In a commercial real estate transaction, it's common for the original buyer to assign the purchase agreement prior to closing or for a different party to otherwise take title to the relevant property. If you're the party receiving the assignment or otherwise taking title, should this impact your environmental due diligence? According to a recent decision of the British Columbia Court of Appeal, it should.
In 0694841 BC Ltd. v. Alara Environmental Health and Safety Limited, the court ruled that a company who was assigned a purchase agreement could not rely on an environmental assessment prepared for a related entity when purchasing commercial real estate. As such, when the property was later discovered to be contaminated, the owner could not sue the environmental consultant for missing the contamination.
In this case, 0694841 BC Ltd. (069), a holding company used to make offers to purchase real estate, obtained an environmental site assessment from an environmental consultant, Alara Environmental Health and Safety Limited (Alara), as part of its due diligence in purchasing a commercial property. Alara conducted Phase I and Phase II environmental assessments on the property and did not find contamination. Alara's report contained a disclaimer that only the “client” — in this case, 069 — could rely on the report. 069 then assigned its rights under the purchase agreement to International Trade Centre Properties Ltd. (ITC). 069 and ITC were related companies with a shared director and acting mind.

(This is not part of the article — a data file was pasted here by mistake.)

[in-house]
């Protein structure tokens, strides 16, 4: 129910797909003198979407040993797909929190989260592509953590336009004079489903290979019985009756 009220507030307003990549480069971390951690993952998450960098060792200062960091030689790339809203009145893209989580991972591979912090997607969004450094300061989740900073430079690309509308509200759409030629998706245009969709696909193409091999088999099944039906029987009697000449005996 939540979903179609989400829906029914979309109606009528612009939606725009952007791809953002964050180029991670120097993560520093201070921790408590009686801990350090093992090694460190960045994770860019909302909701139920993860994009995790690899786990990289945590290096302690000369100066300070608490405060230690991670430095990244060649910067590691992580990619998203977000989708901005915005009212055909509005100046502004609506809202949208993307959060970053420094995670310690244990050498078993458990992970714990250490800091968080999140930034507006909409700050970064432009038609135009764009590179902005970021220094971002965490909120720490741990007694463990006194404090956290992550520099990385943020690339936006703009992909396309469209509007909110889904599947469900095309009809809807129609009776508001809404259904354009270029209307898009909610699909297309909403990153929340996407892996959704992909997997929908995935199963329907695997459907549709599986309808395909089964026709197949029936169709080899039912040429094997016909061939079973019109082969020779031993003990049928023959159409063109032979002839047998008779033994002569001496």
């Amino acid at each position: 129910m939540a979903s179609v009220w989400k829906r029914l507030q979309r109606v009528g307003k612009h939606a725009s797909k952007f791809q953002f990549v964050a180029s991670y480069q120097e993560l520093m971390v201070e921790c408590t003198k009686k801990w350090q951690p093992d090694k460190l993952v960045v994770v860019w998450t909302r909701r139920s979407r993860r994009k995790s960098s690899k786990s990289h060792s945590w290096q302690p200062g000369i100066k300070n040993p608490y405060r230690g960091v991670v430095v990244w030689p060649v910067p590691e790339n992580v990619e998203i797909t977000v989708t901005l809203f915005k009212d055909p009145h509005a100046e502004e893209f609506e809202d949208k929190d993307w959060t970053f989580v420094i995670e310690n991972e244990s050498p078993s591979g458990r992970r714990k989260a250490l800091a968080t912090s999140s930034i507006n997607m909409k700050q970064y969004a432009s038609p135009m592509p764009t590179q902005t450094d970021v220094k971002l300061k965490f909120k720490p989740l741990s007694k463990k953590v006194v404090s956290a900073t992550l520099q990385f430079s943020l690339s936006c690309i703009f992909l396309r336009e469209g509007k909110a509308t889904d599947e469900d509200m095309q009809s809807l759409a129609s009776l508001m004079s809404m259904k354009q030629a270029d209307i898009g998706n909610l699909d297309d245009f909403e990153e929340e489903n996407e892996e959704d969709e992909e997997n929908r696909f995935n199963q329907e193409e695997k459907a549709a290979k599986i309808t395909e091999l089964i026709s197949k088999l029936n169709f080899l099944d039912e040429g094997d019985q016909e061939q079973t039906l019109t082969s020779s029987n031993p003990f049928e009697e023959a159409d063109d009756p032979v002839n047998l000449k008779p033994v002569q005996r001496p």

Six years after purchasing the property, ITC found contamination and sued Alara for negligent misrepresentation. The British Columbia Court of Appeal held that ITC could not rely on an environmental assessment prepared for 069, even though the companies were related, and ITC had, in fact, paid the Alara invoices. This was because Alara had disclaimed any liability to third parties. Buyers and assignees should be aware of the risks inherent in trying to rely on an environmental report with a disclaimer, particularly when it's prepared for a third party, whether the entities are related or not.
It's important to ensure that all related entities and potential assignees are entitled to rely on the environmental site assessment. This can include obtaining a reliance letter from the consultant for all related entities or incorporating a term into the contract whereby reliance is extended not just to the entity that hired the consultant but also any related entities or affiliates. If assigning the purchase agreement to a related entity is a possibility, the abovementioned rights should be included in the contract with the consultant at the outset of the engagement. If these rights are negotiated down the road, they may be more challenging to negotiate, come with an additional fee or be forgotten.
In addition, an environmental consultant's general service terms and conditions should be reviewed before it is hired/engaged, as their initial position is often to limit their liability to the fees paid by the client on the mandate. This limit on a buyer's potential recovery of damages may be as little as a few thousand dollars in the case of a Phase I environmental site assessment, a far cry from the clean-up costs for even the most modest environmental problem.
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